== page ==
By far, the simplest, (even though you already have a pretty big drive at a terabyte) is to go out and get another hard drive. Get one that is as large, and come up with a way to spread the backup across the two drives (which is not necessarily an easy thing to do). Or go out and get yourself a new even larger one.

I believe they just released a three terabyte for not that much. I know that I have series of two terabyte drives in my basement right now.

So there are definitely some easier options there with respect to simply getting larger hard disk. In all honesty, given the price of hard disks these days, that's probably the easiest and safest way to go.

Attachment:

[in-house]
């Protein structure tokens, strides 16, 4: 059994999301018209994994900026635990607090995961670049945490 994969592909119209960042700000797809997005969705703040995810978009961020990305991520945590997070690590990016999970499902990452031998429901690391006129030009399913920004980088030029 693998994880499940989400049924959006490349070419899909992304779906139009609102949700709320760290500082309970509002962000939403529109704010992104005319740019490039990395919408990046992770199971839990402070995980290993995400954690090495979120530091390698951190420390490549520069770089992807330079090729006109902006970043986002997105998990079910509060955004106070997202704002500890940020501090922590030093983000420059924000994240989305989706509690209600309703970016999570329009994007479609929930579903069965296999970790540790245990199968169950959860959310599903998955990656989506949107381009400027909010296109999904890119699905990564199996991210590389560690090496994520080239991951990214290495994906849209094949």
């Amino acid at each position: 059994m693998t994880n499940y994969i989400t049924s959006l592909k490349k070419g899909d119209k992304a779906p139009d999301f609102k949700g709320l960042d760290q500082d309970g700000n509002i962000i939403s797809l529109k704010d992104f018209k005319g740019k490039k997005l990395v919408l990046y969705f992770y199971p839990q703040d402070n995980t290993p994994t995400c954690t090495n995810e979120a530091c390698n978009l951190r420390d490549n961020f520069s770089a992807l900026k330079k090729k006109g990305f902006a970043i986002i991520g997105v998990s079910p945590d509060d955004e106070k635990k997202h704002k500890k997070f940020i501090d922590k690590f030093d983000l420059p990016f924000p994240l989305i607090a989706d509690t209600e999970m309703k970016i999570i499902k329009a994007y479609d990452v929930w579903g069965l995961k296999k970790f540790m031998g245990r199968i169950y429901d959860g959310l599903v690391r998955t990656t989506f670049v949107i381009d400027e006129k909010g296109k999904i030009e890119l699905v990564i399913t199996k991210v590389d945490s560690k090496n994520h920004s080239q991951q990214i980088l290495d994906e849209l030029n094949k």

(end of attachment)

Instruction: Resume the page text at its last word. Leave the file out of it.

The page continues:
Next - How do I stop automatic emails coming out of Hotmail?

Article C5236 - April 22, 2012 « »

Leo Leo A. Notenboom has been playing with computers since he was required to take a programming class in 1976. An 18 year career as a programmer at Microsoft soon followed. After "retiring" in 2001, Leo started Ask Leo! in 2003 as a place for answers to common computer and technical questions. More about Leo.

Not what you needed?

April 24, 2012 9:11 AM

I too used to save backups until I ran out of room, delete the oldest, and continue. But I realized that while I might need to access any of the most recent backups, I probably wouldn't need every single older backup although occasionally I might want to recover something quite old. So now have a scheme where I keep a sparse set of very old backups, a more dense set of intermediate age backups, and all recent backups. For me that seems to make the most effective use of the amount of storage I have available.

Les Ashton
April 24, 2012 4:23 PM